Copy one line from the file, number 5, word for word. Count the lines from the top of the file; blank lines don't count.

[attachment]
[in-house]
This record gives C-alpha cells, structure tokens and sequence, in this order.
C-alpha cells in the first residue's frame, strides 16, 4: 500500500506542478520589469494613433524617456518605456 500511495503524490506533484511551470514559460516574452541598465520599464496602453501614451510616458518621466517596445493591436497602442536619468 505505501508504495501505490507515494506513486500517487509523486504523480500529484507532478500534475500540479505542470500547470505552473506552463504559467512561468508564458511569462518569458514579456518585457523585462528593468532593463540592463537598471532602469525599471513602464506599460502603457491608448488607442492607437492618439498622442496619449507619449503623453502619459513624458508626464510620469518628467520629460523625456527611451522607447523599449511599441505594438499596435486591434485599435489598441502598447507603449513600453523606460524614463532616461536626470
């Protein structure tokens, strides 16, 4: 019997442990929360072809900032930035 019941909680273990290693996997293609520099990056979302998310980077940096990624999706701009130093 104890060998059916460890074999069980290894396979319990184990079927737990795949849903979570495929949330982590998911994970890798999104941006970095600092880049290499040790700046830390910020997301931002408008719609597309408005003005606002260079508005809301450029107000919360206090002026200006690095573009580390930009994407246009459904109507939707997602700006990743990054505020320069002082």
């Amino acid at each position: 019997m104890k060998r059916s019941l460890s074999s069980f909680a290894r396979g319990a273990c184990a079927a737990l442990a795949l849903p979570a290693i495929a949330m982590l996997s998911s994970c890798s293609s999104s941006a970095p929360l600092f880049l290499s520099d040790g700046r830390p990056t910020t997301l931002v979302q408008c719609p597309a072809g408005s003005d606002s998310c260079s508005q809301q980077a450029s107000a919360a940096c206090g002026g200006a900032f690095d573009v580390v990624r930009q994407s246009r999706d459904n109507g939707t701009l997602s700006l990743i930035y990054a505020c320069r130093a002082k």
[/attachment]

């Amino acid at each position: 019997m104890k060998r059916s019941l460890s074999s069980f909680a290894r396979g319990a273990c184990a079927a737990l442990a795949l849903p979570a290693i495929a949330m982590l996997s998911s994970c890798s293609s999104s941006a970095p929360l600092f880049l290499s520099d040790g700046r830390p990056t910020t997301l931002v979302q408008c719609p597309a072809g408005s003005d606002s998310c260079s508005q809301q980077a450029s107000a919360a940096c206090g002026g200006a900032f690095d573009v580390v990624r930009q994407s246009r999706d459904n109507g939707t701009l997602s700006l990743i930035y990054a505020c320069r130093a002082k």